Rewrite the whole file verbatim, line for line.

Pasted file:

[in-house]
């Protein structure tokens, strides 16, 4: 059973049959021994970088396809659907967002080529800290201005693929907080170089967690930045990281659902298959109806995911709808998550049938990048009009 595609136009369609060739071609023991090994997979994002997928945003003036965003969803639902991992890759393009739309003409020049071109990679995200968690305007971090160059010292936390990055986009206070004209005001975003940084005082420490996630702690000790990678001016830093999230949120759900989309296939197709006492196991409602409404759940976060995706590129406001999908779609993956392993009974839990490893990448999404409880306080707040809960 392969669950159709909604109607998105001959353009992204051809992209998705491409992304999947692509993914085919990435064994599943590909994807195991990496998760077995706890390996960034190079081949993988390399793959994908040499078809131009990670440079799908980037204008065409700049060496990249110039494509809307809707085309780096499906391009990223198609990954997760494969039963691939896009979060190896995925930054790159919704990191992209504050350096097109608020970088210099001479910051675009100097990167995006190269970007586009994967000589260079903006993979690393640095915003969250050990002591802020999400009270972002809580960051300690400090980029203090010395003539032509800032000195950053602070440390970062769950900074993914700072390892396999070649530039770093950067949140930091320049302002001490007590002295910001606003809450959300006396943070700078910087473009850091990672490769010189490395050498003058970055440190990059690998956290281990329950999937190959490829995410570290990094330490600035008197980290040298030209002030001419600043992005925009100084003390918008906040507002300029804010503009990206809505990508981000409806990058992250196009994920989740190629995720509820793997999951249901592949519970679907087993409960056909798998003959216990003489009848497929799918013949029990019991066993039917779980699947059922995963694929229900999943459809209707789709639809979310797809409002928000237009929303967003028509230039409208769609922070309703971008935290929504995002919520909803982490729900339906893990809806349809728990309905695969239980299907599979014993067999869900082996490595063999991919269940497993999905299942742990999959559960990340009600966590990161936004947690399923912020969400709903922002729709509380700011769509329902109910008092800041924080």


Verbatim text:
[in-house]
């Protein structure tokens, strides 16, 4: 059973049959021994970088396809659907967002080529800290201005693929907080170089967690930045990281659902298959109806995911709808998550049938990048009009 595609136009369609060739071609023991090994997979994002997928945003003036965003969803639902991992890759393009739309003409020049071109990679995200968690305007971090160059010292936390990055986009206070004209005001975003940084005082420490996630702690000790990678001016830093999230949120759900989309296939197709006492196991409602409404759940976060995706590129406001999908779609993956392993009974839990490893990448999404409880306080707040809960 392969669950159709909604109607998105001959353009992204051809992209998705491409992304999947692509993914085919990435064994599943590909994807195991990496998760077995706890390996960034190079081949993988390399793959994908040499078809131009990670440079799908980037204008065409700049060496990249110039494509809307809707085309780096499906391009990223198609990954997760494969039963691939896009979060190896995925930054790159919704990191992209504050350096097109608020970088210099001479910051675009100097990167995006190269970007586009994967000589260079903006993979690393640095915003969250050990002591802020999400009270972002809580960051300690400090980029203090010395003539032509800032000195950053602070440390970062769950900074993914700072390892396999070649530039770093950067949140930091320049302002001490007590002295910001606003809450959300006396943070700078910087473009850091990672490769010189490395050498003058970055440190990059690998956290281990329950999937190959490829995410570290990094330490600035008197980290040298030209002030001419600043992005925009100084003390918008906040507002300029804010503009990206809505990508981000409806990058992250196009994920989740190629995720509820793997999951249901592949519970679907087993409960056909798998003959216990003489009848497929799918013949029990019991066993039917779980699947059922995963694929229900999943459809209707789709639809979310797809409002928000237009929303967003028509230039409208769609922070309703971008935290929504995002919520909803982490729900339906893990809806349809728990309905695969239980299907599979014993067999869900082996490595063999991919269940497993999905299942742990999959559960990340009600966590990161936004947690399923912020969400709903922002729709509380700011769509329902109910008092800041924080």